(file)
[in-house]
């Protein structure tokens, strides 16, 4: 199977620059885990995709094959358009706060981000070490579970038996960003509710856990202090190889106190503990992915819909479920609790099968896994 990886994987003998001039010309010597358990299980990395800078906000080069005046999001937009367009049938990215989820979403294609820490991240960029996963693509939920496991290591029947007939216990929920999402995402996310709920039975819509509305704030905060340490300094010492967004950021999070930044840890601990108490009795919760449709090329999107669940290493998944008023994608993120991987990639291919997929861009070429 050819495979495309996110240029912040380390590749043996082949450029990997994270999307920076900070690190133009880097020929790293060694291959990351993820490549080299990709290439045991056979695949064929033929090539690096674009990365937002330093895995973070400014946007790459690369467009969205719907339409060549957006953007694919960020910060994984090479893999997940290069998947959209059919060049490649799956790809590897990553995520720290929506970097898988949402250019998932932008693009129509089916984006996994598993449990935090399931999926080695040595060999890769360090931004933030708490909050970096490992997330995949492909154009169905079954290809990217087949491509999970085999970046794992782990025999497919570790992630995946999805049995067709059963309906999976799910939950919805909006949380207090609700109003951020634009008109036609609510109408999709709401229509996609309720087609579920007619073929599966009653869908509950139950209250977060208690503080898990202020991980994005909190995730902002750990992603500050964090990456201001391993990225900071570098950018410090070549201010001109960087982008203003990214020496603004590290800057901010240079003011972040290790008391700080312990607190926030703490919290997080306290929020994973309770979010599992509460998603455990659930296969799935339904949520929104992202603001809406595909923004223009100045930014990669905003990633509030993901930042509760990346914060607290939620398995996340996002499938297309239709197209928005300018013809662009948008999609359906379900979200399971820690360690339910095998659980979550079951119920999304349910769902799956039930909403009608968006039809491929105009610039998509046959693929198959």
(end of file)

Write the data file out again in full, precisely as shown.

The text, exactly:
[in-house]
């Protein structure tokens, strides 16, 4: 199977620059885990995709094959358009706060981000070490579970038996960003509710856990202090190889106190503990992915819909479920609790099968896994 990886994987003998001039010309010597358990299980990395800078906000080069005046999001937009367009049938990215989820979403294609820490991240960029996963693509939920496991290591029947007939216990929920999402995402996310709920039975819509509305704030905060340490300094010492967004950021999070930044840890601990108490009795919760449709090329999107669940290493998944008023994608993120991987990639291919997929861009070429 050819495979495309996110240029912040380390590749043996082949450029990997994270999307920076900070690190133009880097020929790293060694291959990351993820490549080299990709290439045991056979695949064929033929090539690096674009990365937002330093895995973070400014946007790459690369467009969205719907339409060549957006953007694919960020910060994984090479893999997940290069998947959209059919060049490649799956790809590897990553995520720290929506970097898988949402250019998932932008693009129509089916984006996994598993449990935090399931999926080695040595060999890769360090931004933030708490909050970096490992997330995949492909154009169905079954290809990217087949491509999970085999970046794992782990025999497919570790992630995946999805049995067709059963309906999976799910939950919805909006949380207090609700109003951020634009008109036609609510109408999709709401229509996609309720087609579920007619073929599966009653869908509950139950209250977060208690503080898990202020991980994005909190995730902002750990992603500050964090990456201001391993990225900071570098950018410090070549201010001109960087982008203003990214020496603004590290800057901010240079003011972040290790008391700080312990607190926030703490919290997080306290929020994973309770979010599992509460998603455990659930296969799935339904949520929104992202603001809406595909923004223009100045930014990669905003990633509030993901930042509760990346914060607290939620398995996340996002499938297309239709197209928005300018013809662009948008999609359906379900979200399971820690360690339910095998659980979550079951119920999304349910769902799956039930909403009608968006039809491929105009610039998509046959693929198959």